ibi dreams of pavement : broken social scene
click on the image below to listen
I'm posting this song as my soundtrack to my visit to this great Australian city because I saw these guys live at The Metro on March 4th, right after the famous Gay and Lesbian Mardi Gras parade. I didn't know they were playing; I was just walking down George St earlier that day when I saw their gig poster. I don't particularly like the band, which is actually an ever-changing collective of Toronto musicians led by vocalist Kevin Drew. I thought their only album that I have, the eponymous Broken Social Scene, is so technically contrived that it rendered the vocals – which are weak to begin with – nearly incomprehensible. It seems to me that each instrumentalist was playing so self-consciously that they completely lost coherence – and you can sense this immediately in Ibi Dreams of Pavement (A Better Day). Whether or not all that is deliberate, the album makes for a cacophonous listening experience, which is a shame because each song is rhythmically promising.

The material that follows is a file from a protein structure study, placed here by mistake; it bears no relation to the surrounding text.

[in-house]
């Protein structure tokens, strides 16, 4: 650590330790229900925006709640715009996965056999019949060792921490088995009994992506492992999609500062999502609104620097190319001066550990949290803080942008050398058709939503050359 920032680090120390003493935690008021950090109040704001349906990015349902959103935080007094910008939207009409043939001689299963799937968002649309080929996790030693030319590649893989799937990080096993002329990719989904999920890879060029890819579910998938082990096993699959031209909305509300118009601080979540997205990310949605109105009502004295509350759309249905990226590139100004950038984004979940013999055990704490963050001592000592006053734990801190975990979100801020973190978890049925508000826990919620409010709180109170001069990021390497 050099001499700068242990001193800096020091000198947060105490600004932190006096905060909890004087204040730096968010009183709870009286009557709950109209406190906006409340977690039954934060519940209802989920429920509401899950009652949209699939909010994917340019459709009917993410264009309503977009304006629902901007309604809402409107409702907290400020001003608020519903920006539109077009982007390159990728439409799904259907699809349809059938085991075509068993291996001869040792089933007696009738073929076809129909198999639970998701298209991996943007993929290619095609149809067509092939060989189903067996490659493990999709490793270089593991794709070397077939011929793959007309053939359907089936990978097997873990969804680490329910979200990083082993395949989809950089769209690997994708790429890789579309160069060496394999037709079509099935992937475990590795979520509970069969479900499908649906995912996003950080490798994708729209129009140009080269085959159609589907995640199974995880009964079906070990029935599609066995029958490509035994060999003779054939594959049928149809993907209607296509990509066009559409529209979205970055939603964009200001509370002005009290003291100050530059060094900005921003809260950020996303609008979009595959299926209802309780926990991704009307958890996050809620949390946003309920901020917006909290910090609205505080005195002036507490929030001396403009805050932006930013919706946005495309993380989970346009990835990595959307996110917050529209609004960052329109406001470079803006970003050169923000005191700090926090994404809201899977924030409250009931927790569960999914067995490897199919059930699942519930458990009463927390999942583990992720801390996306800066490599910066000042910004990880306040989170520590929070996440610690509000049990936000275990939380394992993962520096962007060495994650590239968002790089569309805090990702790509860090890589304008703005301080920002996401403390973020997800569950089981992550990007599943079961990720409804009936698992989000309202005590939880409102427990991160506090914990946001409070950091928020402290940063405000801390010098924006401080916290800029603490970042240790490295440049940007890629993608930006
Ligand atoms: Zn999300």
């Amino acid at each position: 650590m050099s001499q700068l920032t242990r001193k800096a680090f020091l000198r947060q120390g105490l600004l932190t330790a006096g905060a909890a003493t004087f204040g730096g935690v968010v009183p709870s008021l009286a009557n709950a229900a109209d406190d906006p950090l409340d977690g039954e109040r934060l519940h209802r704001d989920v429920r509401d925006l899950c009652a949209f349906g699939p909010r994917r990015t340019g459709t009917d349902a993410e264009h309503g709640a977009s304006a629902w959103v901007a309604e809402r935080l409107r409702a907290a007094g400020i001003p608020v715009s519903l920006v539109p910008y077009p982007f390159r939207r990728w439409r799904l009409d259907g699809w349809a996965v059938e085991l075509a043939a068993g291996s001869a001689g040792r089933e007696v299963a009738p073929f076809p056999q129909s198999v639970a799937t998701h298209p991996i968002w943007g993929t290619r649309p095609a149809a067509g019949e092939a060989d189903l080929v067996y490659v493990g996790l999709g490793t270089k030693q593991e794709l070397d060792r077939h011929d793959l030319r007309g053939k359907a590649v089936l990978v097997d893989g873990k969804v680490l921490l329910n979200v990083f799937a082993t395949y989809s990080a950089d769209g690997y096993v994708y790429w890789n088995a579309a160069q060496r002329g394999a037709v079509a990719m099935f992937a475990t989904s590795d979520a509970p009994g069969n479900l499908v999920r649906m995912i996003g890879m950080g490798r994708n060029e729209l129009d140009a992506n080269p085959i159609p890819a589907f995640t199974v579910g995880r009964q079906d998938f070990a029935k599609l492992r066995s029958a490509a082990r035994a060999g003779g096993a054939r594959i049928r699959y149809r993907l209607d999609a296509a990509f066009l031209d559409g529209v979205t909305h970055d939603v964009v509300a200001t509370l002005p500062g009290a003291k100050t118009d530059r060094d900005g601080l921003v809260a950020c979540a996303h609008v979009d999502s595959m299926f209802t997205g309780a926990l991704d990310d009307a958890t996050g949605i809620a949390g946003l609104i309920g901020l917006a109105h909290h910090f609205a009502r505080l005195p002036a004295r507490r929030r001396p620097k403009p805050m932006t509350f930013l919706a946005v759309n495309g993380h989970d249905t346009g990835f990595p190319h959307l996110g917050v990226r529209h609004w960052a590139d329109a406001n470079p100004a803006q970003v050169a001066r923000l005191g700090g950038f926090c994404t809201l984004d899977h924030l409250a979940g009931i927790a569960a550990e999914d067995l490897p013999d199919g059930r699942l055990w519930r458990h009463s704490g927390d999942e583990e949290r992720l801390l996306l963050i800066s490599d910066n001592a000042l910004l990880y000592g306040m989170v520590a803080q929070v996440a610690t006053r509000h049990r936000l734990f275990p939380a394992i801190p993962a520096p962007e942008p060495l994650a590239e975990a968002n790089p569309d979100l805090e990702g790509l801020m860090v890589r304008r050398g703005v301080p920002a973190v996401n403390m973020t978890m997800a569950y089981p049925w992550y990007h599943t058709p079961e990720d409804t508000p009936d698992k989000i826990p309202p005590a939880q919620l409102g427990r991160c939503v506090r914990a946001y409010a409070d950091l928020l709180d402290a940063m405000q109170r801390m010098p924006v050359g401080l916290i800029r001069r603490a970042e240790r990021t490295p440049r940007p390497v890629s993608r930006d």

The concert – check out someone's flickr pictures of it here – did not change my mind; it was just as I described the album above. That didn't stop me from enjoying the live performance, though. There must have been 12 or 13 musicians that night, 10 of them on stage at any given time – two drummers, three guitarists who also play the trumpet, one bassist, one violinist, Kevin who also does guitar and keyboards, a saxophonist and a trumpeteer, plus two or three females doing the occasional lead and harmony vocals. For a group that has a very short discography, they basked in the warm welcome of the mostly teen-aged Sydneysiders and played for two-and-a-half hours, with Kevin jokingly telling the crowd not to leave yet because they had more songs in store. It was the last of their Australia tour and they were intent on having a good time, which they and everyone in the audience sure did. A few songs stretched beyond 10 minutes, including the rousing finale It's All Gonna Break. That to me was the highlight, as well as the Joplinesque Anthems for a Seventeen-Year-Old Girl and the crusty Superconnected. I played the album on my iPod for practically all of the next day.